Based on an idea by low-budget filmmaker Charles Band, the fanciful Ghost Warrior is a spin on the timeless "fish out of water" tale -- things that were later perfected (and subsequently hashed) by filmmakers in the '90s. We begin with a noble 16th Century samurai warrior (Hiroshi Fujioka) receiving a seemingly fatal slice of death after a failed attempt at rescuing his wife. Falling into the icy water below, Yoshimitsu is discovered in the frozen wastes of Japan four centuries later and brought back to life by a experimental cryogenics lab that uses laser light show projectors to revive the ancient soldier.
For some unexplained reason, a young female journalist (Janet Julian) is brought in to cover the whole procedure since she has an academic background in "Oriental History." Unfortunately, she speaks next to nary Nipponese, and the institute that brought him back from the dead never thinks to hire anyone that actually might understand his outdated dialect. But hey, this is a Southern California cryogenics organization we're talking about: they can play Alice Cooper and Ragewar on a portable TV, bring in shoji screens, buy all kinds of funky DJ equipment and Radio Shack computers, but they can't hire a frickin' translator.
So, anyway, things go a bit haywire for our disoriented hero once a dipshit orderly tries to steal his swords, and the mighty samurai is set loose in the thug-riddled Los Angeles of the early-to-mid '80s (or whereabouts: one scene reveals Hercules with Lou Ferrigno and Rocky III playing at the Orpheum, while the Rialto is closed for renovation). Dispatching bad guys in a manner that even Charles Bronson would be jealous of, the confused combatant saves the life and finds a friend in an elderly black man (veteran bit player Charles Lampkin), who takes him to a sushi parlor -- where patrons mistake him for Toshiro Mifune.
Eighty-one minutes of silly fun, courtesy the boys in the Band family: producers Charles and Albert, and composer Richard (who provides us with one of his many moody and atmospheric scores here). The highpoint of the movie, naturally, is star Hiroshi Fujioka. Not only is he a trained swordsman, but he's also a trained actor (and the film's best, outside of the aforementioned Lampkin). He brings a certain amount of believability to this role -- which isn't easy for a movie that plays out like a corny supermarket tabloid headline come to life.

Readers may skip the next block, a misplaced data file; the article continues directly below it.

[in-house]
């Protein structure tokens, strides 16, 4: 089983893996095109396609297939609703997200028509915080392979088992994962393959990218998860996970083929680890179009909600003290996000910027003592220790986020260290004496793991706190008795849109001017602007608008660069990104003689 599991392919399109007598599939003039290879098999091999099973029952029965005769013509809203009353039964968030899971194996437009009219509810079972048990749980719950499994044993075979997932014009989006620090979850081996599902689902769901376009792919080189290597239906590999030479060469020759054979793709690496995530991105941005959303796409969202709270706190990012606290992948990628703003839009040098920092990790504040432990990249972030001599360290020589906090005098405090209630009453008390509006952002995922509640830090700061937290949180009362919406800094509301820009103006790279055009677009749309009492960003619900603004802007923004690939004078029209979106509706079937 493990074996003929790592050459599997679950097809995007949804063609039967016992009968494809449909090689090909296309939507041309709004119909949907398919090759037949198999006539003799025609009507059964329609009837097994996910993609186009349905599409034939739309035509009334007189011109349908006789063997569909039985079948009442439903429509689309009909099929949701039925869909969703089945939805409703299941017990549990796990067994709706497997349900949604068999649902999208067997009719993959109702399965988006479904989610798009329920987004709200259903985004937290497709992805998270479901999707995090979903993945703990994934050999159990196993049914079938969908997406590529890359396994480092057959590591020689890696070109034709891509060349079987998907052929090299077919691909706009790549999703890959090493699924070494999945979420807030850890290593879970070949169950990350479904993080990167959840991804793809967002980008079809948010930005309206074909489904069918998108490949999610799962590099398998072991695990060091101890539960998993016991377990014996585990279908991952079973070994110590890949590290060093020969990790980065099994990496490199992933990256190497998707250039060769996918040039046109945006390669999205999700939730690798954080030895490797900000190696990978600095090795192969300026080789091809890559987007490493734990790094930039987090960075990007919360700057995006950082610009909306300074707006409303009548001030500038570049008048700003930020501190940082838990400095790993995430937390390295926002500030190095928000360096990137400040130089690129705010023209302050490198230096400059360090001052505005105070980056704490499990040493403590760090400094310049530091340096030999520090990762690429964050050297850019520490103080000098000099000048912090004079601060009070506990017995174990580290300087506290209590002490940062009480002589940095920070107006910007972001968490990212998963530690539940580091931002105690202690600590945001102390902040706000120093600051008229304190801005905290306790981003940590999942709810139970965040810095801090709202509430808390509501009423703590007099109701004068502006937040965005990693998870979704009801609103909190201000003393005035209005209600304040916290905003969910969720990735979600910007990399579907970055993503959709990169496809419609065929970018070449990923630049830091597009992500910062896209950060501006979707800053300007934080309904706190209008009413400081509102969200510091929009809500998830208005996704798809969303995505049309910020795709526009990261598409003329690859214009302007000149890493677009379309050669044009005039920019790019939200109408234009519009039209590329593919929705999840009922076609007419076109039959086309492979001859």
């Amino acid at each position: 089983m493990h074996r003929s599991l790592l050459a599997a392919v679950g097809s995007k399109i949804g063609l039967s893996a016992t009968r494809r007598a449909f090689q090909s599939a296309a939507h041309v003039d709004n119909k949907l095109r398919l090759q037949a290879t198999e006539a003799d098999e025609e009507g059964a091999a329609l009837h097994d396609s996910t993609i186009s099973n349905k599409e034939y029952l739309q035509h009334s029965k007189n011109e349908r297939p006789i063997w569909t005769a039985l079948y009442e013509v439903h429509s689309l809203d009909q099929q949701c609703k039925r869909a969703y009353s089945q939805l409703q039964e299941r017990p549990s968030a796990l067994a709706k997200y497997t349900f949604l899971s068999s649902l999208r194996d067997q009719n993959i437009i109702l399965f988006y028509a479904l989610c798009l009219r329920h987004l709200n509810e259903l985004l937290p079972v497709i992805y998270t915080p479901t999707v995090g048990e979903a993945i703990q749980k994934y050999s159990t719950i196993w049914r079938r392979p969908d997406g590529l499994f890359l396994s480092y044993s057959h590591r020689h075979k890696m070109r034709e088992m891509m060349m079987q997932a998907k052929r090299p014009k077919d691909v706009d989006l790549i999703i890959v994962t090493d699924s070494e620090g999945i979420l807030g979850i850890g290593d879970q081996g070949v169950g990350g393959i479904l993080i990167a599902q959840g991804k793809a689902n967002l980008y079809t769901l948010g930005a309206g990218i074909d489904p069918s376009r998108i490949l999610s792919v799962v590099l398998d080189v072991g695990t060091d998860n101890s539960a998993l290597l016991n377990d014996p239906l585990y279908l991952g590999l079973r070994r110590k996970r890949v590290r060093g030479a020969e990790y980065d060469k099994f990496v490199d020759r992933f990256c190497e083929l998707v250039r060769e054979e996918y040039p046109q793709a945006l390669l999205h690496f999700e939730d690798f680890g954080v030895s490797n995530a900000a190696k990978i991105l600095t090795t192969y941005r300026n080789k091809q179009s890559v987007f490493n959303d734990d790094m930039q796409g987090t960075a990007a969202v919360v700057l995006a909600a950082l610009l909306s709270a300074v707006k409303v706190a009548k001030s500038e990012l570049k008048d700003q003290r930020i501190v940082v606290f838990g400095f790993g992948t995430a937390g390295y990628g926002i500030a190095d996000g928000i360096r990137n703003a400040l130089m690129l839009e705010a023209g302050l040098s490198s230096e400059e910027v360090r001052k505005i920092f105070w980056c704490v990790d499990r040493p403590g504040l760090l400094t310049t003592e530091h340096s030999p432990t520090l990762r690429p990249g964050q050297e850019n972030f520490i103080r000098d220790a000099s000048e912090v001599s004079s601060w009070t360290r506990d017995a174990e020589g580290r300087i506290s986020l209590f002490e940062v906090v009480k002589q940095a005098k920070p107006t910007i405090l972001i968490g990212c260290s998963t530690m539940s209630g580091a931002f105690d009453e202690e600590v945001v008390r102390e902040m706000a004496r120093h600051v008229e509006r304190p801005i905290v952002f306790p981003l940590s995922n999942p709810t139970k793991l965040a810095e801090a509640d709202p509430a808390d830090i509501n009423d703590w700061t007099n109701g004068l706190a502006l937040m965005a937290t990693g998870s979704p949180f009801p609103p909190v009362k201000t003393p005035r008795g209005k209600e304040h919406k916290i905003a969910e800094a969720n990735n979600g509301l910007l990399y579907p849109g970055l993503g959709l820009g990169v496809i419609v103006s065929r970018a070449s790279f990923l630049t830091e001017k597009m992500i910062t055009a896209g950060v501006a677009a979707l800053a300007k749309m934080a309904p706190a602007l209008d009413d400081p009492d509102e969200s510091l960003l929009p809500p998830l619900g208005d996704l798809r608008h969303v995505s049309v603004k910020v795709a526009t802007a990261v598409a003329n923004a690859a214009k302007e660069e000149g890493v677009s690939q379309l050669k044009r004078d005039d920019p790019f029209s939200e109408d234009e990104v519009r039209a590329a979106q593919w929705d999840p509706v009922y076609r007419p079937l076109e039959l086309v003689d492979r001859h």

The rest of the cast is comprised of either obscure TV actors or complete nobodies (same difference, really). Their performances are about as awful as the script itself here (to say nothing of the dialogue!) -- and only add to the amount of pleasure a fan of "bad" movies will derive from this forgotten flick, which was probably only produced as an attempt to cash in on the "ninja craze" of the early-to-mid '80s (and that was all-but-dead by the time Ghost Warrior came out!).
Unavailable on home video for years, Ghost Warrior hits DVD-R via MGM's Limited Edition Collection, which gives us an above-average presentation of this below-average snoozer with a Dolby Digital soundtrack and no extras. But then, who needs bonus materials when you can sit back, turn your brain off for the better portion of an hour and a half, and watch a 16th Century samurai chop off the hands of L.A. muggers?